Unlike most YA historical fiction I've read, this story is told in poetic verse, "I listen to the song of creaking planks, the roll and sway of clouds in the sky, wild music, and thunder, the groans of wood, a mourning moan as this old ship remembers her true self, her tree self, rooted and growing, alive, on shore (p.3)." The short cast of characters includes: main protagonist Quebrado, young boy of Taino and Spanish descent who is a slave aboard the ship; Bernardino de Talavera, minor conquistador who Engle dubs the first pirate of the Caribbean; and Alonso de Ojeda, cruel conquistador who sailed with Columbus and also becomes Talavera's captive.

The three intersect on a pirate ship that is not just a setting, but a character.  As readers of fiction know, the origin of characters matter--give you essential back story.  Underwater archaeologists make use of this fact by studying boat building as a way to further understand shipwrecks.  In a previous post (Monday Morning Book Review: Shipwreck) I praised the authors for starting their story where maritime research begins, at the boat works.   While we tend to focus on the science and construction of boat building, Hurricane Dancers gives a poetic alternative perspective of this very process: "memories of bearded men who capture tree-spirits, and turn them into wooden ships that serve as floating cages (59)." 


In addition to boat building, the book also gives multiple perspectives on subsistence.  Characters meet their basic need for food by foraging, hunting, early agriculture, and aquaculture.  Aboard the ship Quebrado yearns for food from his life before slavery: "I am eager to plant yams, peanuts, and papayas, and pluck hollow gourds from tangled vines to make musical maraca rattles.  I long to eat pineapples that taste like golden sunlight, instead of dry ship's bread, and salted beef, and sorrow (p. 58)."  On land, he also hunts according to his custom, "on the slopes of a mountain...grabbing the slender trunks of trembling saplings, and shaking them to make iguanas fall.  Then I roast the giant lizards, listening as branches whisper and sing in a gentle breeze (61)."

Aquaculture is another strategy demonstrated in the book.  A Ciboney Indian fisherman describes his actions in verse: "I work alone, catching silvery marsh fish in tapered baskets, chasing swift river fish into stone traps, and wrapping the sea's great gold-belly fish in nets that fly out of the waves like wings (60)."  As an archaeologist I appreciated the description of artifacts we find in wet-site environments: fishing weirs (traps in estuaries), net gauges and weights, and of course fish bones and scales.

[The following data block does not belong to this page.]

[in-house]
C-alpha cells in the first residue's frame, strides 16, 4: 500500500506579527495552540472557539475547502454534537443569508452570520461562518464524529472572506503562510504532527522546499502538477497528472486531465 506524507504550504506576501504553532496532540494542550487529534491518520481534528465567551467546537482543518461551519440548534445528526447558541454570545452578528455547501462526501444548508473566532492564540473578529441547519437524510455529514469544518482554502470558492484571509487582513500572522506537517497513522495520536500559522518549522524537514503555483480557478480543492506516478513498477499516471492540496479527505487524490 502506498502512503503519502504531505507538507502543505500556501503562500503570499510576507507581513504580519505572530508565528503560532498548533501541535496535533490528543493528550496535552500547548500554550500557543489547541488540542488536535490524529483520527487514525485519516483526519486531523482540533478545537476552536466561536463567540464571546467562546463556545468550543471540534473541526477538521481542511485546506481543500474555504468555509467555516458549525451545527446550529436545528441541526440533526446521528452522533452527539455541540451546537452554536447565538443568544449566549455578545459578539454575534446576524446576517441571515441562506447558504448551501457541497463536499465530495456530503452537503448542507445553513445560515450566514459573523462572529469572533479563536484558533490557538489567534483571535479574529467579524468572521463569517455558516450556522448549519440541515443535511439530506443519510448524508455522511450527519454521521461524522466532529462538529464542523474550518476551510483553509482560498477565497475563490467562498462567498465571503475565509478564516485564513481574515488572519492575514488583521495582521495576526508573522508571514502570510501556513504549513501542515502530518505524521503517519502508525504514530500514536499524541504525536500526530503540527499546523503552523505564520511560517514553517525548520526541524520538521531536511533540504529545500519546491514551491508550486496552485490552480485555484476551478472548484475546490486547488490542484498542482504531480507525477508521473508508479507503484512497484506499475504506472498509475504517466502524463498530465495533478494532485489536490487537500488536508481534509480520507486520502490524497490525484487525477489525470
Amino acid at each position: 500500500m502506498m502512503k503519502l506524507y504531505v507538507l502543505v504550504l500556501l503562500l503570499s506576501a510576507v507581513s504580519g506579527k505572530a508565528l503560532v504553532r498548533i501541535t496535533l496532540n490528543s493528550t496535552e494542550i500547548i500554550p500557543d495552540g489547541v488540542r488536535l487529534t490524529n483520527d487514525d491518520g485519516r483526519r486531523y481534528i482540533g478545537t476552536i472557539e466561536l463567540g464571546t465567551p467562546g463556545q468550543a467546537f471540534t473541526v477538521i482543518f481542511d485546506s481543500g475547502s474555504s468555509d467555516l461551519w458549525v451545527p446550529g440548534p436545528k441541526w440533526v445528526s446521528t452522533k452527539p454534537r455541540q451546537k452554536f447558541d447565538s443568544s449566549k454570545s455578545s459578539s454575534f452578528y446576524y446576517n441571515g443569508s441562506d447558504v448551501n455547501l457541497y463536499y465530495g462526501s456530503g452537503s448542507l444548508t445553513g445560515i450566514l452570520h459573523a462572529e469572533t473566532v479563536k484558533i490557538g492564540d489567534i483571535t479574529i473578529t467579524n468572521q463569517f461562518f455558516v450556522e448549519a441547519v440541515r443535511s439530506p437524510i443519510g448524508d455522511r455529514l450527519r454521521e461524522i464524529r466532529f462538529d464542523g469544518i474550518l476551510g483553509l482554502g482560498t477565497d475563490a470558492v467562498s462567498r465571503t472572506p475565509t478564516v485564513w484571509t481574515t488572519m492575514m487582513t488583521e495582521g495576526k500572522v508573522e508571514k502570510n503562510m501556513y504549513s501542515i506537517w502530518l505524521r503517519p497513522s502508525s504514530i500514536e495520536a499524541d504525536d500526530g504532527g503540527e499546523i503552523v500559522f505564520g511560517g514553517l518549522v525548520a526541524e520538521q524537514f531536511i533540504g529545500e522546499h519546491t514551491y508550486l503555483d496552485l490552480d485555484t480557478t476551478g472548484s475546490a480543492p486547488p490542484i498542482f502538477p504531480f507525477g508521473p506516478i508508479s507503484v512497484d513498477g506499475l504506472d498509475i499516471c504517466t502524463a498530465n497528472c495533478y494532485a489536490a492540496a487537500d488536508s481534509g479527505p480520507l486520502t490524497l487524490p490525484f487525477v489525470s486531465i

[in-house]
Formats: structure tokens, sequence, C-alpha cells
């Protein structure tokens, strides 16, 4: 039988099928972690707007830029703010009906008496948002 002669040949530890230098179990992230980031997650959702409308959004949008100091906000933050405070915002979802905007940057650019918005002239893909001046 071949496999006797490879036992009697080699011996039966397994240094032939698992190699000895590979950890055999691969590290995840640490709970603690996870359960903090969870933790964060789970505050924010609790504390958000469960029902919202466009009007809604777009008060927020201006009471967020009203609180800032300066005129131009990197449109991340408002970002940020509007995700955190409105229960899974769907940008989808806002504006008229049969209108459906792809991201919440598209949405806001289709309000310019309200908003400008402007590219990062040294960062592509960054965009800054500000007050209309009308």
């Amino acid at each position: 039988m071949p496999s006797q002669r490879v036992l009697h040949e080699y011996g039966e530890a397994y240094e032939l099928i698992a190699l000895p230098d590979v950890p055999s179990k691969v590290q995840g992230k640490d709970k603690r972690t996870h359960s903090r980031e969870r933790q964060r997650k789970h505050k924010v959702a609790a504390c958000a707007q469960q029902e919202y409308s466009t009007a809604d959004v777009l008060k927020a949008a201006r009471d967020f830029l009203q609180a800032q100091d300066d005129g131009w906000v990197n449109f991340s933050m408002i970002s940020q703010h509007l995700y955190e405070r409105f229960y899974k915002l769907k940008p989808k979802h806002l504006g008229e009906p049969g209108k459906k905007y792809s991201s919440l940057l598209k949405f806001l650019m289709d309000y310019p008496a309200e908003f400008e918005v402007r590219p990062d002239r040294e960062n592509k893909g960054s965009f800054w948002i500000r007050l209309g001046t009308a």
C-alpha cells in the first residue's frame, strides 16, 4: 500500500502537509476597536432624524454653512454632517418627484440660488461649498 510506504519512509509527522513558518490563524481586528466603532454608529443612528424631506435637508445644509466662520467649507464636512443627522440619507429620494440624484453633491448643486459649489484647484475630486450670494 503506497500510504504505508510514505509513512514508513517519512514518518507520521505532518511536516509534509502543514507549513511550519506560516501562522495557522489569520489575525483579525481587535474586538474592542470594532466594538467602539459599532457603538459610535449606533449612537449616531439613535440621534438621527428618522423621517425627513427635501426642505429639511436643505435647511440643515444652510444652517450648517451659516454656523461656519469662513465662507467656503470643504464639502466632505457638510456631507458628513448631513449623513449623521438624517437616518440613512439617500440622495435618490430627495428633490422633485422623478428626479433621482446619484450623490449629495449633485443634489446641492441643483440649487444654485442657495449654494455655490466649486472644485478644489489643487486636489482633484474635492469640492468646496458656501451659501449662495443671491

As much as I enjoyed the accuracy of subsistence, I had a hard time digesting information on the pirates.  Archaeologists are generally skeptical of pirates and try and steer the public away from the perception of them as swashbuckling heroes.  Pirates were in historical times what terrorists are today, not a subject to take lightly.  It's also difficult archaeologically to determine if a shipwreck was ever a pirate ship.  The same hardware, tools, and personal objects found on board a merchant or naval ship are the same as those found on so called pirate ships.  I wanted to know more about Talavera and vet him has an historical figure, but came up short.  Searching on the internet, most of the pages came up in Spanish.  The only article in English was Washington Irving's (1831:83) description of Talavera as "one of the loose, heedless adventurers who abounded in Santo Domingo."

Although I wasn't able to verify Talavera as an accurate historical figure, the search brought about new questions: because the sources are in Spanish, is he an obscure figure in general or just to Americans and English speakers?  Or is his vagueness intended to demonstrate the gray scale from Quebrado as a fictional character to Ojeda as a more thoroughly researched historical figure?  Perhaps Talavera can serve as a caution for readers to remain critical in their thinking and further explore alternative tellings of history. He does serve the purpose to convey historical information, such as his rant on Amerigo Vespucci as, "just a merchant on one my of ships....the true honor of claiming this vast wilderness still rightful belongs to me.  Someday, all maps and charts will proclaim the Alonsos, not the Americas (p. 21)!" 

In addition to NCSS's notable listing, Hurricane Dancers also won the Pura Belpre Honor Book Award that honors a "Latino/Latina writer and illustrator whose work best portrays, affirms, and celebrates the Latino cultural experience in an outstanding work of literature for children and youth."  As Florida continues to commemorate 500 years since Juan Ponce de Leon's voyage along the coast in 1513 and the City of St. Augustine marks 450 years since it's founding by Pedro Menendez in 1565, I will keep the story of Hurricane Dancers close at heart.  Quebrado, as a blend of Taino and Spanish blood, reminds us that the early 16th century was more diverse than American's typically understand. 

For celebration of that diversity and immersing yourself in the eye of the 500th/450th storms, I highly recommend this book.

Text: Sarah Miller, FPAN staff
Cover image and excerpts: Hurricane Dancers by Margarita Engle, Henry Holt and Company, LLC, New York, 2011.